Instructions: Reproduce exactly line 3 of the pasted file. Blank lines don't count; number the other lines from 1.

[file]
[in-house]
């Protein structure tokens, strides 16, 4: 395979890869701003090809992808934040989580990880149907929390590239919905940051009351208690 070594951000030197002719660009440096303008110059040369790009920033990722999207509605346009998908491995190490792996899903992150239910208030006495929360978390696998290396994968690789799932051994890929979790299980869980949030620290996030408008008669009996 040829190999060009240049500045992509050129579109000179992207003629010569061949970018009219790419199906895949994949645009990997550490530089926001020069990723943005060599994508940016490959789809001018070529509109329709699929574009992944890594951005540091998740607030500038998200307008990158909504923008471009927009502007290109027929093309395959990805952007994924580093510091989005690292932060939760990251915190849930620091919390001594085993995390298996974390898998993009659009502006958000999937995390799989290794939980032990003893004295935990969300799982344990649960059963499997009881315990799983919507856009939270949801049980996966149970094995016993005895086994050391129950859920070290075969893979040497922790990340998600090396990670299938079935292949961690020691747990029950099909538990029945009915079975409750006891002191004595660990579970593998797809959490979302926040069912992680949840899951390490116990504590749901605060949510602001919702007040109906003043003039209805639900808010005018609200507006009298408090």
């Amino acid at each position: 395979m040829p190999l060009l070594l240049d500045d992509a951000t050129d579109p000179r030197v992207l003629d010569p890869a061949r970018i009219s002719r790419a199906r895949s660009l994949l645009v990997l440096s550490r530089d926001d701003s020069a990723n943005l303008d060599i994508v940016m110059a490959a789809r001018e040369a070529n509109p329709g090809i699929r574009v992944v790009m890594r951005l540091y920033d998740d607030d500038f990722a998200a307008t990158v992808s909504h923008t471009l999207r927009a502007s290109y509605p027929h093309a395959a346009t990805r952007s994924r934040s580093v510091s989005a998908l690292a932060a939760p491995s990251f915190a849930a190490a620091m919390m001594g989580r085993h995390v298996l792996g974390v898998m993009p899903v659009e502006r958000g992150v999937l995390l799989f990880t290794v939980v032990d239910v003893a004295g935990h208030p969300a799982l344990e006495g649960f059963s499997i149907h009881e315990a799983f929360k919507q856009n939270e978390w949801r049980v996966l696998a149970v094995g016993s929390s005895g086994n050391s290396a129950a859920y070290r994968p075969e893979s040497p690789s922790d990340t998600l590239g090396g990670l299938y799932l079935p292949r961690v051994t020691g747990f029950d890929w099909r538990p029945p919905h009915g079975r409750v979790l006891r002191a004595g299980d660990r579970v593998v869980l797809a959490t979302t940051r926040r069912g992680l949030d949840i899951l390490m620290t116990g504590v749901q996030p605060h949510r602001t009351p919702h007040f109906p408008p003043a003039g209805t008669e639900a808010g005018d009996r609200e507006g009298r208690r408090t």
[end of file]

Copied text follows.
């Amino acid at each position: 395979m040829p190999l060009l070594l240049d500045d992509a951000t050129d579109p000179r030197v992207l003629d010569p890869a061949r970018i009219s002719r790419a199906r895949s660009l994949l645009v990997l440096s550490r530089d926001d701003s020069a990723n943005l303008d060599i994508v940016m110059a490959a789809r001018e040369a070529n509109p329709g090809i699929r574009v992944v790009m890594r951005l540091y920033d998740d607030d500038f990722a998200a307008t990158v992808s909504h923008t471009l999207r927009a502007s290109y509605p027929h093309a395959a346009t990805r952007s994924r934040s580093v510091s989005a998908l690292a932060a939760p491995s990251f915190a849930a190490a620091m919390m001594g989580r085993h995390v298996l792996g974390v898998m993009p899903v659009e502006r958000g992150v999937l995390l799989f990880t290794v939980v032990d239910v003893a004295g935990h208030p969300a799982l344990e006495g649960f059963s499997i149907h009881e315990a799983f929360k919507q856009n939270e978390w949801r049980v996966l696998a149970v094995g016993s929390s005895g086994n050391s290396a129950a859920y070290r994968p075969e893979s040497p690789s922790d990340t998600l590239g090396g990670l299938y799932l079935p292949r961690v051994t020691g747990f029950d890929w099909r538990p029945p919905h009915g079975r409750v979790l006891r002191a004595g299980d660990r579970v593998v869980l797809a959490t979302t940051r926040r069912g992680l949030d949840i899951l390490m620290t116990g504590v749901q996030p605060h949510r602001t009351p919702h007040f109906p408008p003043a003039g209805t008669e639900a808010g005018d009996r609200e507006g009298r208690r408090t």